Not long after I first starting playing Everquest 2 I began afresh on the European PvP server Darathar and met a lovely bunch of blood thirsty bastards. We formed a guild together (all of my buddies from Splitpaw and their’s from whatever game they were last banned from) called The Mutineers and embarked on a hand-holding, tune-whistling, flower skipping journey of scandalous PvP havoc and hell raising. It was also the first time I ever used voice chat.
Posts Tagged ‘nostalgia’
Let’s face it, most veteran MMORPG old-timers love to sit around virtual fireplaces and reminisce about the good old days and how everything 10 years ago was so much more rewarding, challenging and sensual (OK, maybe I’m the only one who felt that way). Nostaligia is a powerful thing and I’m guilty of giving into its dreamy whims on occasion too but here’s a list of a few MMO game mechanics that I’m definitely glad to see the back off. Not surprisingly most of them are from Everquest.
Back in December I wrote about the upcoming graphics engine overhaul for Anarchy Online and now it looks like Asheron’s Call is set to receive one too. Surprisingly I find myself oddly excited about it all.
A few days ago I read an article on Massively about a potential graphics upgrade that Anarchy Online may be getting (after I did a little digging it seems that this new graphics engine has been in the pipeline for quite some time). Strangely enough, it stirred something deep down inside of me, tickling a dormant fancy, so to speak. Could Anarchy Online be getting a significant visual overhaul, enough for it to make a come back? I for one hope so.
I played Anarchy Online when it first came out in 2001 and, although it was plagued with problems, I enjoyed it for a good few months. It was, and still remains, one of the few online sci-fi MMORPGs on the market and that gives it a certain uniqueness that newer MMOs lack. Yes, I like the new features that games like WAR and Aion have to offer but at the end of the day they are part of a genre that I’ve been playing for years and, to be frank, am getting kinda sick off. Swords and sorcery can only entertain a guy for so long, after all, and I’m just dying to get my hands on some decent Sci-Fi.
The article was enough to get me thinking about trying out AO again. The basic game is free to play and, as I’m currently lacking a desktop PC, I think it’s old enough to run happily on my laptop. I actually tried going back to AO briefly not so long ago but found that I just couldn’t get past the poor UI and camera controls (it’s hard to believe that in 8 years no ones ever updated such basic features). If there’s anything that Final Fantasy XI taught me it’s that I need decent mouse controls and camera movements to be able to enjoy my gaming. However, I’m hoping that if I try AO again, I can get past those issues.
Regardless of whether I resubscribe or not, I love the idea of overhauling the engines in older MMOs and breathing fresh life into them. When you consider the countless number of hours that went into these games, both from a development point of view and a gaming one, it seems like such a waste to let them decay and slowly die off. I’m honestly surprised that more games aren’t updated, repackaged and re-released to new audiences. Everquest did it with the Shadows of Luclin only a couple of years after it came out and now World of Warcraft is kinda doing it (think flying mounts in Azeroth) with Cataclysm.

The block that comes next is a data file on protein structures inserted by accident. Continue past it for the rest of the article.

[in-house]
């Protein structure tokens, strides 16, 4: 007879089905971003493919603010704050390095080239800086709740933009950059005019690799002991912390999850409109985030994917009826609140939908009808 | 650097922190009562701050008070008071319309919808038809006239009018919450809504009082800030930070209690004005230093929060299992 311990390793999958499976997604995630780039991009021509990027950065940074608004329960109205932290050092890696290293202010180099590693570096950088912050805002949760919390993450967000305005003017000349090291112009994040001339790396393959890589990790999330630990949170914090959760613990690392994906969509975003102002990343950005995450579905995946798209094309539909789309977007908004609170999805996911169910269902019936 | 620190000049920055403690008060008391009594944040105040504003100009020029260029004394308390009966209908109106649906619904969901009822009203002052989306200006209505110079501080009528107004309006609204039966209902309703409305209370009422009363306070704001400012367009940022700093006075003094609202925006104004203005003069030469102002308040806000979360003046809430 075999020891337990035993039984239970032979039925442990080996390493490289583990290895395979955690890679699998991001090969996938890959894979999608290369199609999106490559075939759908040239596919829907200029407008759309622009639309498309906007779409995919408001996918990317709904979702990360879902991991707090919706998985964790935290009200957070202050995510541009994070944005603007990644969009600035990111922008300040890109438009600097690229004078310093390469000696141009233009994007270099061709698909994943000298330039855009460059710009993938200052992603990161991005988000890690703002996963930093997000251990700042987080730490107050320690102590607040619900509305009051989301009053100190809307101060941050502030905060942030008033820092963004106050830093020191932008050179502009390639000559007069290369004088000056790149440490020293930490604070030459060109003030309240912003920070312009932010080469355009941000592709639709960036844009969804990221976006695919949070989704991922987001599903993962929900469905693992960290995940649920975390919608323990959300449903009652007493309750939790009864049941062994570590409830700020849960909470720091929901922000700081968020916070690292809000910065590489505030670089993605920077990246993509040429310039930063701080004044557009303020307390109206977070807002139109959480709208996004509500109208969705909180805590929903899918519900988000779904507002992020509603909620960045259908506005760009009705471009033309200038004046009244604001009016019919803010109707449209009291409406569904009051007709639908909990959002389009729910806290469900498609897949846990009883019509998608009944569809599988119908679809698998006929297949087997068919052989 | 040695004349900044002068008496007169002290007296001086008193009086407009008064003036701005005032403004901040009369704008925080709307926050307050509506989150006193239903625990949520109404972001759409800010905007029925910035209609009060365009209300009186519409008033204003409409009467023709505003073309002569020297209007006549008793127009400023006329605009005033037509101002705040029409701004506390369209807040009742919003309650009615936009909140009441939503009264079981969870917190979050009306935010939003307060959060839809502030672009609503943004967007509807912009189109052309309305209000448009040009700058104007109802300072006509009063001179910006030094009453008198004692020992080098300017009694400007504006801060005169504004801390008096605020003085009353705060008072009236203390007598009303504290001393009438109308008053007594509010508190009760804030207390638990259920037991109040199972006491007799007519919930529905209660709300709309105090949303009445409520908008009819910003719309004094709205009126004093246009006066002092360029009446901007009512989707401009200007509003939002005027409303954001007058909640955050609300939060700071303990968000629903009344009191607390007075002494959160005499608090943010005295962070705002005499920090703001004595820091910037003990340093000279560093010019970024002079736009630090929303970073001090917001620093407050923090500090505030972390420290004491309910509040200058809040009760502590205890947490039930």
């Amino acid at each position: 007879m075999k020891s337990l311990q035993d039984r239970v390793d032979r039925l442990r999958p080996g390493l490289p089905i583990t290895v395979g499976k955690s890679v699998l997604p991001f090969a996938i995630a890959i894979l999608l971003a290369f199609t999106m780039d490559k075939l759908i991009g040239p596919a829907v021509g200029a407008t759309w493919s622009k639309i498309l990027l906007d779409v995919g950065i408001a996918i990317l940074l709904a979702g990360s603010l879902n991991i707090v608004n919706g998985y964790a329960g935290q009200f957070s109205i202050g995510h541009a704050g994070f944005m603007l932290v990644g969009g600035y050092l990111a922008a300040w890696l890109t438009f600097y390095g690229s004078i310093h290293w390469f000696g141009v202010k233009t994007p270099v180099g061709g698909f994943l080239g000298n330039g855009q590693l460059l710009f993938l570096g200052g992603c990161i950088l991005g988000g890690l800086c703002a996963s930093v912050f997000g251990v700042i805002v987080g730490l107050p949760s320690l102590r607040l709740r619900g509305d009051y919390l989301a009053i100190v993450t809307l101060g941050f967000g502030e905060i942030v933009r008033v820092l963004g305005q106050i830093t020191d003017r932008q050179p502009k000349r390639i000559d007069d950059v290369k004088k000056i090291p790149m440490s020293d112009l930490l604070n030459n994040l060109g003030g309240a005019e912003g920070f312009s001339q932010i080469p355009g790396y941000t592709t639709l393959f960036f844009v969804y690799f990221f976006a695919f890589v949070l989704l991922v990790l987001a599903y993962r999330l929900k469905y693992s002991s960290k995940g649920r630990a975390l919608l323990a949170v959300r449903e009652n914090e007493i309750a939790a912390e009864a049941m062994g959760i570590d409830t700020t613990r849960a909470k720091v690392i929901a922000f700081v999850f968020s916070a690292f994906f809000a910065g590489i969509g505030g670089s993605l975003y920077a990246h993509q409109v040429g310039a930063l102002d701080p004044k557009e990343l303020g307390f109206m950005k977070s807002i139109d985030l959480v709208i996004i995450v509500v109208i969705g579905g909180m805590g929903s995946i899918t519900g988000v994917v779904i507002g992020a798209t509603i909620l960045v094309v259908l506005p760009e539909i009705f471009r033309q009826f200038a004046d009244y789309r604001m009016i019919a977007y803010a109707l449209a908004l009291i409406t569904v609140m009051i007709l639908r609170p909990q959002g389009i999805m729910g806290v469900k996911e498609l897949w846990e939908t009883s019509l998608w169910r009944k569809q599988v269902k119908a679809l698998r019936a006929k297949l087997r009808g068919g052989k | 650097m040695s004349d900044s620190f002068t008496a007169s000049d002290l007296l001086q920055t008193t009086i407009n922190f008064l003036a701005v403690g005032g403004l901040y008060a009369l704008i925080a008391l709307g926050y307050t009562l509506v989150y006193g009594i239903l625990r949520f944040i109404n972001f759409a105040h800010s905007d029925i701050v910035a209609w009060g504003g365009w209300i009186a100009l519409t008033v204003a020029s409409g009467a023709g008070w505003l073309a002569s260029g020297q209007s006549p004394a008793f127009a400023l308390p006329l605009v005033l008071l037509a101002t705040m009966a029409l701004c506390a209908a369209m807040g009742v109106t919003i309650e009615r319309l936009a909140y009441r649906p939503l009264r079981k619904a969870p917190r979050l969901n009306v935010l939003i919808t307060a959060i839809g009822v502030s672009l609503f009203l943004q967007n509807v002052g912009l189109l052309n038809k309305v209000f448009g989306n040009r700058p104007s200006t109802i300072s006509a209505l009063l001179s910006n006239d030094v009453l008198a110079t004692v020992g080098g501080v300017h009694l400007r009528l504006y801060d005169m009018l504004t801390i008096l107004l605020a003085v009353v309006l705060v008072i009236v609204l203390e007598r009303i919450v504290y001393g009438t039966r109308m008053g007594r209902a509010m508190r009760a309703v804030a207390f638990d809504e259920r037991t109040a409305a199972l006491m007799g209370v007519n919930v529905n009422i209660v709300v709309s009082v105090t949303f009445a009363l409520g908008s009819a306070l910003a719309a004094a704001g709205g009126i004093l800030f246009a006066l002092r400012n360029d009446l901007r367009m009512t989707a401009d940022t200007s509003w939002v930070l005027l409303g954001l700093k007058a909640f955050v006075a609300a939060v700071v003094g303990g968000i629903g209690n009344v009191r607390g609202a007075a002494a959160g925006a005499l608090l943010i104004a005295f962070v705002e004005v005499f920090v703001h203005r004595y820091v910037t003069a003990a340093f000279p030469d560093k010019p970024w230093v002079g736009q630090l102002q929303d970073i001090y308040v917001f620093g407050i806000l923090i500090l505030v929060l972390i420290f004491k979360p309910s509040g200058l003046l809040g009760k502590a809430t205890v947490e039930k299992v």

Well, I’m off to start download AO and see if I can resurrect any old characters and whip out my bald-headed Bureaucrat. And if you inferred any euphemism from that statement then the innuendo is your own.
Back in 2004, my average play session of Everquest was 4 hours. Aside from any sessions I may be able to sneak in during the day and apart from any social activities in the evening, my usual play time was from 10pm to around 2am. This of course was the beauty of being a student and a memory that I continually cherish as I’m forced to go to bed earlier and get up earlier every year. I think one day I’ll actually be going to bed when it’s still daylight outside and getting up when it’s still dark. Anyway, I digress.
Of course my point is that in those days my gaming sessions were a lot longer and, although I thoroughly enjoyed them, it was an absolute necessity (which fortunately I had the time to facilitate). Logging on, I would normally find myself either in PoK (the Plane of Knowledge) or Butcherblock depending on whether I was grinding LDON quests or adventuring in other parts of the world, such as Sanctus Seru. Soloing was entirely out of the question once most classes had past level 20 so the first call to action was finding myself a group. And that took time.
I usually set aside about 1 hour to find a group or put one together and then a good 2-3 hours for actual adventuring. Forming a group was tough work but very rewarding. My first port of call was always my guild and then, after that, my very long and healer orientated friends list. I found that by playing regular hours (I played on Stromm in 2004 which was a US server and thus perfect for my late night activities), I often bumped into the same faces over and over again, perfect for building up a host of reliable contacts.
If I couldn’t find a group to invite myself into, more often than not, someone I knew would be on and I’d be able to form my own with them. We then start looking for other players to join, usually by advertising in Out Of Character (OOC) chat. This required a lot of patience on everyone’s part and tended to involve us just sitting around in either PoK or the LDON camp in Butcherblock, waiting. And waiting. As I said before, I often put aside an hour for this process.